Warm HA Setup, Failover, and Automated Backups
Automated Restores to Backup Appliance for Warm HA
Device42 now allows you to put a second appliance in standby mode and do period restorations to the device for use as a failover. This process consists of two steps: setting up the automated restores, and setting the backup appliance to production in the event of a device failure.
Setting Up Automated Restores for Warm HA Appliance
You can now declare an appliance to be in standby mode, and can then enable regular restores from either an NFS export or an SFTP location. Putting the appliance in standby mode does the following:
- Disables the background scheduler that runs the auto-discovery jobs.
- Disables scheduled reports.
- Disables running any backups from the appliance.
You can add the auto-restore schedule using crontab syntax. Configure the interval of how often you want to pick up the backup file from the remote server. Credentials for passphrase, SFTP server settings and backup file name should be identical on both production and standby appliance. Both NFS and SFTP paths and credential settings are configured in their respective sub-menu’s in the Device42 Appliance Manager. Look for “NFS Server Settings” or “SFTP Server Settings” once you choose your restore method. See screenshot below:
While doing an auto-restore all schedules get disabled, so if there is another one that falls within that window, it will not kick off. To know whether an auto-restore succeeded or failed, we have also added success and failure notifications. Mail server settings must be set for that to work.
Important Note for Backup Schedules with Auto-Restore
Any attempt to Auto-Restore from a back-up file will fail if Meta Data is not included in the back-up.
It is critical that you select to include “Backup Meta Data” as an option for the Back-up Schedule to your SFTP or NFS.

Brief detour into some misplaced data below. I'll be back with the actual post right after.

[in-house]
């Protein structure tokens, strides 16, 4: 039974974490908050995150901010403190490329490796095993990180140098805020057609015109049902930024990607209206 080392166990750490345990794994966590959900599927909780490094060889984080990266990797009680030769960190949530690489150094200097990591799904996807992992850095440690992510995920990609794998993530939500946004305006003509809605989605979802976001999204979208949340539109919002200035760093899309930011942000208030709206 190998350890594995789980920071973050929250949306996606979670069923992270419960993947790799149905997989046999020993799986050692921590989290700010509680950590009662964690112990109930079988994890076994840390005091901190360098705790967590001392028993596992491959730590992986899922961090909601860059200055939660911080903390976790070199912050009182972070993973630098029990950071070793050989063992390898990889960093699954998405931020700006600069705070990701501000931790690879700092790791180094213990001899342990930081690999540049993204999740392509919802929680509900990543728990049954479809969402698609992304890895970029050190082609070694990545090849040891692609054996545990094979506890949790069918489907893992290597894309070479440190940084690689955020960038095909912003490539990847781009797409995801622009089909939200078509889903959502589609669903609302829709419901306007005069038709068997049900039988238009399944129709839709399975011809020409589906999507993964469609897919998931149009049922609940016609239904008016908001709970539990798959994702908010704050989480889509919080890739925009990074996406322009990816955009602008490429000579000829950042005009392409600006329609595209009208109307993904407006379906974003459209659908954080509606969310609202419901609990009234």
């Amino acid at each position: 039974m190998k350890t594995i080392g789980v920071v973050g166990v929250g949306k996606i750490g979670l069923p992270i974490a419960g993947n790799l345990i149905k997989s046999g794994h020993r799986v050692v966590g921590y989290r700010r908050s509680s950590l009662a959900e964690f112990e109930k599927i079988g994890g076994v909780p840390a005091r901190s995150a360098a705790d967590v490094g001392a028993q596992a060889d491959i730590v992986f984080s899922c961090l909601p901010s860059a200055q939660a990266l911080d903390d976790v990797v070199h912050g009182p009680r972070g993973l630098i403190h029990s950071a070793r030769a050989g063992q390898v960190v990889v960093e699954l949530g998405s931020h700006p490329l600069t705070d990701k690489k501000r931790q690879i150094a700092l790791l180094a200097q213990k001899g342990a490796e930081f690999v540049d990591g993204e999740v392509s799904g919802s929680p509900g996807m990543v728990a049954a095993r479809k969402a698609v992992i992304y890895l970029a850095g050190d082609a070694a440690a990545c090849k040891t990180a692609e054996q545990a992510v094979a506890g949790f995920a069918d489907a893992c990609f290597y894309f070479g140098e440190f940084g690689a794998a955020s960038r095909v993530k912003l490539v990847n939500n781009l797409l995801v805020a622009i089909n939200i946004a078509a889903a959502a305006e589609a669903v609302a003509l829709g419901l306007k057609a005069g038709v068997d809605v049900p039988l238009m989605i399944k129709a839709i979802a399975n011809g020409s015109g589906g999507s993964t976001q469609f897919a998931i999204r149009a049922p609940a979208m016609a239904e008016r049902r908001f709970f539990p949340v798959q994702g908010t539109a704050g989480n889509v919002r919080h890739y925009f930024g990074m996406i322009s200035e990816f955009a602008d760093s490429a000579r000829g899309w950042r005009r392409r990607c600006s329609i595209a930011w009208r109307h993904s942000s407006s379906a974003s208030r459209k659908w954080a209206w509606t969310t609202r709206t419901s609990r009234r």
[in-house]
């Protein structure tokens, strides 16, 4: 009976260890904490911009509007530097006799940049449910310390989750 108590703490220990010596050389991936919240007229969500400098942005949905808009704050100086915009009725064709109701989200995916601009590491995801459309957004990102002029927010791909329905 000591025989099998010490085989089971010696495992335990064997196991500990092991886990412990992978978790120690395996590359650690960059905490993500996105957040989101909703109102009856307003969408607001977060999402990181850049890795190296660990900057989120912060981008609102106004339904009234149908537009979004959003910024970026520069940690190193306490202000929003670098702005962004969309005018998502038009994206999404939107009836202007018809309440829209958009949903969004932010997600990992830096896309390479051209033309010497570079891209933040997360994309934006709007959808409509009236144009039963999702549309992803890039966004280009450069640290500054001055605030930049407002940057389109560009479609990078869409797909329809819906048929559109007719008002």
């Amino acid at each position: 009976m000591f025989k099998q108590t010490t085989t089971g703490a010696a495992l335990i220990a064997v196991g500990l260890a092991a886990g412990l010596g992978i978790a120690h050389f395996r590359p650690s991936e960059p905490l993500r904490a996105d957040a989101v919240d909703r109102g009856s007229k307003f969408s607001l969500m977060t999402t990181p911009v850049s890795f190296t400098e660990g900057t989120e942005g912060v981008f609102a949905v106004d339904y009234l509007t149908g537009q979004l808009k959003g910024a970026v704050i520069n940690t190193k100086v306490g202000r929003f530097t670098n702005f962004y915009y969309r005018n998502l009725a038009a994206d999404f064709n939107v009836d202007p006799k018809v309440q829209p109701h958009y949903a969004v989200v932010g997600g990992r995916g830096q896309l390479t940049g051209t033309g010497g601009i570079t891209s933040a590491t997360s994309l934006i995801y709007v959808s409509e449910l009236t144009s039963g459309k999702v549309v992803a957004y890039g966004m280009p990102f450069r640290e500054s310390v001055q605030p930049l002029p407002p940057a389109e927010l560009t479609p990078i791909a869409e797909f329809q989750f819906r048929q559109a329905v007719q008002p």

Without the meta data, restore and passphrase settings will not be in the back-up archive so the appliance will have no reference as to using the data when attempting to restore from schedule.
A back-up file without meta data can still be used for an on-demand “Restore”.
Setting Appliance mode via API
With automated restores in place on your backup appliance, you’re ready to set it to production mode in the event of a device failure. To do so, a POST call sent to /api/1.0/appliancemode/ with payload “appliance_mode=production” [or ‘=standby’] sets the appliance in production or standby mode. This is intended to be triggered from the monitoring software of your choice; see the example below. After switching, a simple update to the DNS settings pointing your domain to the new production instance IP will facilitate continuous use of Device42 without downtime.
Automatic Failover Using Your Monitoring System [with Nagios example]
When running Device42 in HA mode with a Warm Standby configured, in the event of primary instance failure, the secondary instance must be “promoted” from the warm-standby state [with job processing, scheduler, & backups deactivated] to primary, and fully active state. The mode of a Device42 appliance instance can be toggled from warm standby to production mode (and back again) with a simple API call.